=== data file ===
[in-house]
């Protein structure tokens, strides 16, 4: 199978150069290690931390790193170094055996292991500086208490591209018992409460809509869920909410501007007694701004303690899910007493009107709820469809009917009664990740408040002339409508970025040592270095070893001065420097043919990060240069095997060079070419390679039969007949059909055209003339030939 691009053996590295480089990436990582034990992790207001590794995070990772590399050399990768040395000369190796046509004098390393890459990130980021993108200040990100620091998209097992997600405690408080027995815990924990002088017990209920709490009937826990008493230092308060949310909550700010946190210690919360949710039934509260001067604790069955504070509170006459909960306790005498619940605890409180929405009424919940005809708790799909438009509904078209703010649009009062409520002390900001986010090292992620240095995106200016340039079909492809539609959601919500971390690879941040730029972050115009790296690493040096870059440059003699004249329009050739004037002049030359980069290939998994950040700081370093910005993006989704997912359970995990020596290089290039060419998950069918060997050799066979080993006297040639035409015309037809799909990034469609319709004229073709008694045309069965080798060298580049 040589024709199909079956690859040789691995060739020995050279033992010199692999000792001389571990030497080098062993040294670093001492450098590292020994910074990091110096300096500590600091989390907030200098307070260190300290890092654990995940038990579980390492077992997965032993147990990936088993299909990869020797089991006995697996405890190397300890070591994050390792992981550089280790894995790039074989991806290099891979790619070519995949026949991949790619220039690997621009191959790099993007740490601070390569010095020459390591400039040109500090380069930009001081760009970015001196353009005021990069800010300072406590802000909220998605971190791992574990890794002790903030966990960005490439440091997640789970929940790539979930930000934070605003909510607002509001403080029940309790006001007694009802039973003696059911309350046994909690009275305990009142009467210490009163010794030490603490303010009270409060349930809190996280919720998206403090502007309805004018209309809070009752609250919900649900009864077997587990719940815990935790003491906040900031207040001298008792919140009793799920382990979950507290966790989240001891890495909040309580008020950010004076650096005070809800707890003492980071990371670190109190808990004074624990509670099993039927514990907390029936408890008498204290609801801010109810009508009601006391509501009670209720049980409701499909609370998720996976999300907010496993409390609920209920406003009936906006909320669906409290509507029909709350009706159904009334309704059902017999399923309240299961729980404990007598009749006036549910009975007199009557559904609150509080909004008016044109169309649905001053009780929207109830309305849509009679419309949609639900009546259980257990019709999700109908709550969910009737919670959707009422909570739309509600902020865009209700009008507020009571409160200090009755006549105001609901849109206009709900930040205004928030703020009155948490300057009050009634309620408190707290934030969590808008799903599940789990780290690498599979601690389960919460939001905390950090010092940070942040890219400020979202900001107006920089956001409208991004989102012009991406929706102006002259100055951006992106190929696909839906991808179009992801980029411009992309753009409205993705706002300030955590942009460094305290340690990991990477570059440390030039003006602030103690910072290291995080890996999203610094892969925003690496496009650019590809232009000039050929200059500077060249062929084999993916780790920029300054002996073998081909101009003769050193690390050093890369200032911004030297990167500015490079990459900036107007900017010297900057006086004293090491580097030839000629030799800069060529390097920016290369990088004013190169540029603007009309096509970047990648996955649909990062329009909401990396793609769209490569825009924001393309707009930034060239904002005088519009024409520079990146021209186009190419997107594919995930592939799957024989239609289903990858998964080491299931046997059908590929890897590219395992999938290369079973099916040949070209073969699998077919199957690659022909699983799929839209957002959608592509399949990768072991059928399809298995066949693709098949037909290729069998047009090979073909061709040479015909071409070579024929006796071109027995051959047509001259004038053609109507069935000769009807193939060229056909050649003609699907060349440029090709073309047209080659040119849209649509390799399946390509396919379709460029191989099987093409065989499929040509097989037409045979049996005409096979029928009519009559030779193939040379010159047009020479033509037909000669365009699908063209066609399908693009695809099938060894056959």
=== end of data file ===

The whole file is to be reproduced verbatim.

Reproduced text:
[in-house]
């Protein structure tokens, strides 16, 4: 199978150069290690931390790193170094055996292991500086208490591209018992409460809509869920909410501007007694701004303690899910007493009107709820469809009917009664990740408040002339409508970025040592270095070893001065420097043919990060240069095997060079070419390679039969007949059909055209003339030939 691009053996590295480089990436990582034990992790207001590794995070990772590399050399990768040395000369190796046509004098390393890459990130980021993108200040990100620091998209097992997600405690408080027995815990924990002088017990209920709490009937826990008493230092308060949310909550700010946190210690919360949710039934509260001067604790069955504070509170006459909960306790005498619940605890409180929405009424919940005809708790799909438009509904078209703010649009009062409520002390900001986010090292992620240095995106200016340039079909492809539609959601919500971390690879941040730029972050115009790296690493040096870059440059003699004249329009050739004037002049030359980069290939998994950040700081370093910005993006989704997912359970995990020596290089290039060419998950069918060997050799066979080993006297040639035409015309037809799909990034469609319709004229073709008694045309069965080798060298580049 040589024709199909079956690859040789691995060739020995050279033992010199692999000792001389571990030497080098062993040294670093001492450098590292020994910074990091110096300096500590600091989390907030200098307070260190300290890092654990995940038990579980390492077992997965032993147990990936088993299909990869020797089991006995697996405890190397300890070591994050390792992981550089280790894995790039074989991806290099891979790619070519995949026949991949790619220039690997621009191959790099993007740490601070390569010095020459390591400039040109500090380069930009001081760009970015001196353009005021990069800010300072406590802000909220998605971190791992574990890794002790903030966990960005490439440091997640789970929940790539979930930000934070605003909510607002509001403080029940309790006001007694009802039973003696059911309350046994909690009275305990009142009467210490009163010794030490603490303010009270409060349930809190996280919720998206403090502007309805004018209309809070009752609250919900649900009864077997587990719940815990935790003491906040900031207040001298008792919140009793799920382990979950507290966790989240001891890495909040309580008020950010004076650096005070809800707890003492980071990371670190109190808990004074624990509670099993039927514990907390029936408890008498204290609801801010109810009508009601006391509501009670209720049980409701499909609370998720996976999300907010496993409390609920209920406003009936906006909320669906409290509507029909709350009706159904009334309704059902017999399923309240299961729980404990007598009749006036549910009975007199009557559904609150509080909004008016044109169309649905001053009780929207109830309305849509009679419309949609639900009546259980257990019709999700109908709550969910009737919670959707009422909570739309509600902020865009209700009008507020009571409160200090009755006549105001609901849109206009709900930040205004928030703020009155948490300057009050009634309620408190707290934030969590808008799903599940789990780290690498599979601690389960919460939001905390950090010092940070942040890219400020979202900001107006920089956001409208991004989102012009991406929706102006002259100055951006992106190929696909839906991808179009992801980029411009992309753009409205993705706002300030955590942009460094305290340690990991990477570059440390030039003006602030103690910072290291995080890996999203610094892969925003690496496009650019590809232009000039050929200059500077060249062929084999993916780790920029300054002996073998081909101009003769050193690390050093890369200032911004030297990167500015490079990459900036107007900017010297900057006086004293090491580097030839000629030799800069060529390097920016290369990088004013190169540029603007009309096509970047990648996955649909990062329009909401990396793609769209490569825009924001393309707009930034060239904002005088519009024409520079990146021209186009190419997107594919995930592939799957024989239609289903990858998964080491299931046997059908590929890897590219395992999938290369079973099916040949070209073969699998077919199957690659022909699983799929839209957002959608592509399949990768072991059928399809298995066949693709098949037909290729069998047009090979073909061709040479015909071409070579024929006796071109027995051959047509001259004038053609109507069935000769009807193939060229056909050649003609699907060349440029090709073309047209080659040119849209649509390799399946390509396919379709460029191989099987093409065989499929040509097989037409045979049996005409096979029928009519009559030779193939040379010159047009020479033509037909000669365009699908063209066609399908693009695809099938060894056959």